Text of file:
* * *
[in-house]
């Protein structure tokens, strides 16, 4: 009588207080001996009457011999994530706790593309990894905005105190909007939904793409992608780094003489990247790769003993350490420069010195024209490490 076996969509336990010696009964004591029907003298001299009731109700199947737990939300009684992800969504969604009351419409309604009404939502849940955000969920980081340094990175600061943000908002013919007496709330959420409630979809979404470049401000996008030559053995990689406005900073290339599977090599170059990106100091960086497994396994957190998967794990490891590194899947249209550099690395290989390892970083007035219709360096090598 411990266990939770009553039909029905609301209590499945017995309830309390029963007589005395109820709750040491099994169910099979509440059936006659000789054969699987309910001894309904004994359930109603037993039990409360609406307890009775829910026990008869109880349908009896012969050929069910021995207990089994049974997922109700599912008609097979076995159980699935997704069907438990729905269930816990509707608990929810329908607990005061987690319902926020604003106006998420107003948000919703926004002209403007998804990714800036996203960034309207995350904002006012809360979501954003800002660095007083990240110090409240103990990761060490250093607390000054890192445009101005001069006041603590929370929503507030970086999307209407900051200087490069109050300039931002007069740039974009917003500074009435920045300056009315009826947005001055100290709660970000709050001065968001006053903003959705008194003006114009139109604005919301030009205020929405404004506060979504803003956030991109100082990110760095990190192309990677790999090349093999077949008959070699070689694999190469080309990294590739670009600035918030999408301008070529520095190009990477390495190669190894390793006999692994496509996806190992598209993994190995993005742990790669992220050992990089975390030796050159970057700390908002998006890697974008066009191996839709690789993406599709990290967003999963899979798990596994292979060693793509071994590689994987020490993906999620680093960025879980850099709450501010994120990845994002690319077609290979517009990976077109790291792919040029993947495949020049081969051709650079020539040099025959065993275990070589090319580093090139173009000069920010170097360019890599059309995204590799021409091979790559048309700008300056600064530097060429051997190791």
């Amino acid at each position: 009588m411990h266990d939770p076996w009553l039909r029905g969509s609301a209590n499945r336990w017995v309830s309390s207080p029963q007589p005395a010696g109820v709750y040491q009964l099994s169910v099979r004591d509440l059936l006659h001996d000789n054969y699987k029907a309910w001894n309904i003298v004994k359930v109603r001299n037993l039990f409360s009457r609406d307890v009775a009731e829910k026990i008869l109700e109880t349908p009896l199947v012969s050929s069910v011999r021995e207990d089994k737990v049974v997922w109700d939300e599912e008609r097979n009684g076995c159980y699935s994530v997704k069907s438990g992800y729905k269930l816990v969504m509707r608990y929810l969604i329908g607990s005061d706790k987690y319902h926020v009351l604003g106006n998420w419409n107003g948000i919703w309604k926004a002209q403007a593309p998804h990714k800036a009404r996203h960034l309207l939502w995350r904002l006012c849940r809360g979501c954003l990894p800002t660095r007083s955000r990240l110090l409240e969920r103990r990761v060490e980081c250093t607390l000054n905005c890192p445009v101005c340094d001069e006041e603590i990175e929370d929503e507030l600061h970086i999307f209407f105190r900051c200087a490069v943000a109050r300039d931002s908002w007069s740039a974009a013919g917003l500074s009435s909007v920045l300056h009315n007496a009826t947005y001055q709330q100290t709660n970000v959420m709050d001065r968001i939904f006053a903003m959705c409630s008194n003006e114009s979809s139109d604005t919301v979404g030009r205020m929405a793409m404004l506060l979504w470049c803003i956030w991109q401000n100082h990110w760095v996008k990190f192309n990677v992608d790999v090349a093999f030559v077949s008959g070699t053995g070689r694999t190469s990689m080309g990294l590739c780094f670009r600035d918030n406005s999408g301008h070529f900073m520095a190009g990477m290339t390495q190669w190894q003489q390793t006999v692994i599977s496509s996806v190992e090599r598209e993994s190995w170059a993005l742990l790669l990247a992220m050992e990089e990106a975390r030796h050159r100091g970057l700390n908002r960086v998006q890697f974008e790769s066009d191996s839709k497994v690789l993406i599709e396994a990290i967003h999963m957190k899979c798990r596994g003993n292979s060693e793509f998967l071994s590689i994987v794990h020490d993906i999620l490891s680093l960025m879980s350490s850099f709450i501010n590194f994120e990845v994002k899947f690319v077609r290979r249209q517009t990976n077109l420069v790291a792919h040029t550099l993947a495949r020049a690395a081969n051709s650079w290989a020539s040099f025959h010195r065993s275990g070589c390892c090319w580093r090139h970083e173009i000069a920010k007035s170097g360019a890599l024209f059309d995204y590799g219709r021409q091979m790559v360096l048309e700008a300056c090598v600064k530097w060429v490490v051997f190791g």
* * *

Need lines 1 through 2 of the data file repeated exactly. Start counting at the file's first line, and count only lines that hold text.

[in-house]
């Protein structure tokens, strides 16, 4: 009588207080001996009457011999994530706790593309990894905005105190909007939904793409992608780094003489990247790769003993350490420069010195024209490490 076996969509336990010696009964004591029907003298001299009731109700199947737990939300009684992800969504969604009351419409309604009404939502849940955000969920980081340094990175600061943000908002013919007496709330959420409630979809979404470049401000996008030559053995990689406005900073290339599977090599170059990106100091960086497994396994957190998967794990490891590194899947249209550099690395290989390892970083007035219709360096090598 411990266990939770009553039909029905609301209590499945017995309830309390029963007589005395109820709750040491099994169910099979509440059936006659000789054969699987309910001894309904004994359930109603037993039990409360609406307890009775829910026990008869109880349908009896012969050929069910021995207990089994049974997922109700599912008609097979076995159980699935997704069907438990729905269930816990509707608990929810329908607990005061987690319902926020604003106006998420107003948000919703926004002209403007998804990714800036996203960034309207995350904002006012809360979501954003800002660095007083990240110090409240103990990761060490250093607390000054890192445009101005001069006041603590929370929503507030970086999307209407900051200087490069109050300039931002007069740039974009917003500074009435920045300056009315009826947005001055100290709660970000709050001065968001006053903003959705008194003006114009139109604005919301030009205020929405404004506060979504803003956030991109100082990110760095990190192309990677790999090349093999077949008959070699070689694999190469080309990294590739670009600035918030999408301008070529520095190009990477390495190669190894390793006999692994496509996806190992598209993994190995993005742990790669992220050992990089975390030796050159970057700390908002998006890697974008066009191996839709690789993406599709990290967003999963899979798990596994292979060693793509071994590689994987020490993906999620680093960025879980850099709450501010994120990845994002690319077609290979517009990976077109790291792919040029993947495949020049081969051709650079020539040099025959065993275990070589090319580093090139173009000069920010170097360019890599059309995204590799021409091979790559048309700008300056600064530097060429051997190791």